Monday, May 18, 2009

Girlz Rule...

Longing
.
The street sign, faded with time,
Is the first to greet me,
My childhood bus stop,

The entrance to my refuge.
I drive slowly,

Pointing out the homes of each long lost neighbor
Who, like I, have since moved on.
Then rounding the cul-de-sac I see it.
Its mature trees, long driveway,
And stained glass door beckon me
To come in and find you,
Sitting,
Waiting for me to come home.
Home from school, home from a date,
Home from this life
That I’ve lived far too long without you.
My mind knows,
It knows,
That this can never be.
But my heart promises to come back,
The next time I’m in town,

To this place,
The only place,
Where I can feel it beat
Like it did when you were here.

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Growing up on a long, dark cul-de-sac road next to the city canal brought with it some interesting adventures. Though it could most often be considered a childhood wonderland, the peeping toms, homeless bums, and passing strangers that occasionally graced our neighborhood made it feel down right scary sometimes.
.
The peeping toms were especially frightening for my sister and me, leading us to always dress in our closet or the bathroom, and I believe that they are primarily responsible for my fear of being alone at night. Because of this I don’t get much sleep when Rick has to be gone for one reason or another. Which
was the case last weekend.
.
On Friday Rick and the boys headed out for a fun-filled father and sons campout, leaving all of us fair maidens home alone.



I had to snap a quick picture just before they drove away because I knew they wouldn't take any while they were gone. After taking this first picture I asked Landon if he could look a little more enthusiastic,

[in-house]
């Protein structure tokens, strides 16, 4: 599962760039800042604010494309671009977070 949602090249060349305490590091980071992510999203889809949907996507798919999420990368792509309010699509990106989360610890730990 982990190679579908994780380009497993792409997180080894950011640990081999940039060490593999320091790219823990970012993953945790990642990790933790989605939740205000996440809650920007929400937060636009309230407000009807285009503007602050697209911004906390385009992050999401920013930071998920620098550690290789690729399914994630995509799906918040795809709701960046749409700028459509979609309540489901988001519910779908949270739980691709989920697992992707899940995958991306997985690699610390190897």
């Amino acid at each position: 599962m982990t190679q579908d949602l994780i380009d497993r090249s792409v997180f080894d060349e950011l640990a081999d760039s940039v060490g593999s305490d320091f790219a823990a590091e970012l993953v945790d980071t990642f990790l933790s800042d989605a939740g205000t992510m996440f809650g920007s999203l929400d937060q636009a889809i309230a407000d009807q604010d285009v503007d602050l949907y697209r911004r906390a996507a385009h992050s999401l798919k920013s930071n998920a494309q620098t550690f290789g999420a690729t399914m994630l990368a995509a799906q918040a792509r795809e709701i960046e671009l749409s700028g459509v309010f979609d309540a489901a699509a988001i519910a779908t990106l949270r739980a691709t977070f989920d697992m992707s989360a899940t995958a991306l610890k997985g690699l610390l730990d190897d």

and here's what I got:

There, now that's better.
Waylon didn't have to fake it, he was sooo excited.
.
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Now don’t get me wrong, the girls and I love father and sons campouts because it means playtime for us, it’s just the sleeping part that gets me.
.
When the boys are gone, we girls buy a bunch of junk food, chick flicks, and take-out then have ourselves a regular party. After dinner we spread our treats out onto the kitchen counter then load up cafeteria type trays with all that our hearts desire.



It’s a pig-a-palooza for all as we munch and watch "for girls only" movies late into the night. We have the best time and look forward to it every year.
.
Of course the girls always fall asleep long before I do, leaving me alone to try to ignore all of the things that go bump in the night, until I finally crash around three or four in the morning from sheer exhaustion.
.
I know I’m silly, but no peeping tom, homeless bum, or passing stranger is gonna catch me off guard I’ll tell you that much right now.
If one happens along I’ll be ready.

That’s right, I WILL BE READY!
Ready to do what?
Hmmm, I don’t rightly know.



6 comments:

Jeanette said...
This comment has been removed by the author.
MaryRC said...

my boys had a father sons campout this weekend too. how funny..
great poem about your childhood house. you forgot the scorpions tho.

holly shaw said...

The header is awesome. Your getting creative on this here blog I really enjoy reading your post. Glad you made it through fathers and sons in the small town

Shellie said...

Every man in all Mormondom seemed to be called on a campout this weekend. Next time, take a sleeping pill, the bums and all will move on and you'll be fine.

4boyzmdmom said...

Picture being home all alone with no one to share the chick flicks--that's what happens to me when my boys go camping! I have to invite friends over or invite myself over to spend the night with someone else.

I hate being alone at night, too. And I didn't even grow up on a long, dark cul-de-sac next to the city canal...what's my excuse?

Jenny-Jenny said...

fun post, fun blog... I'll be back. Found you from MaryRC.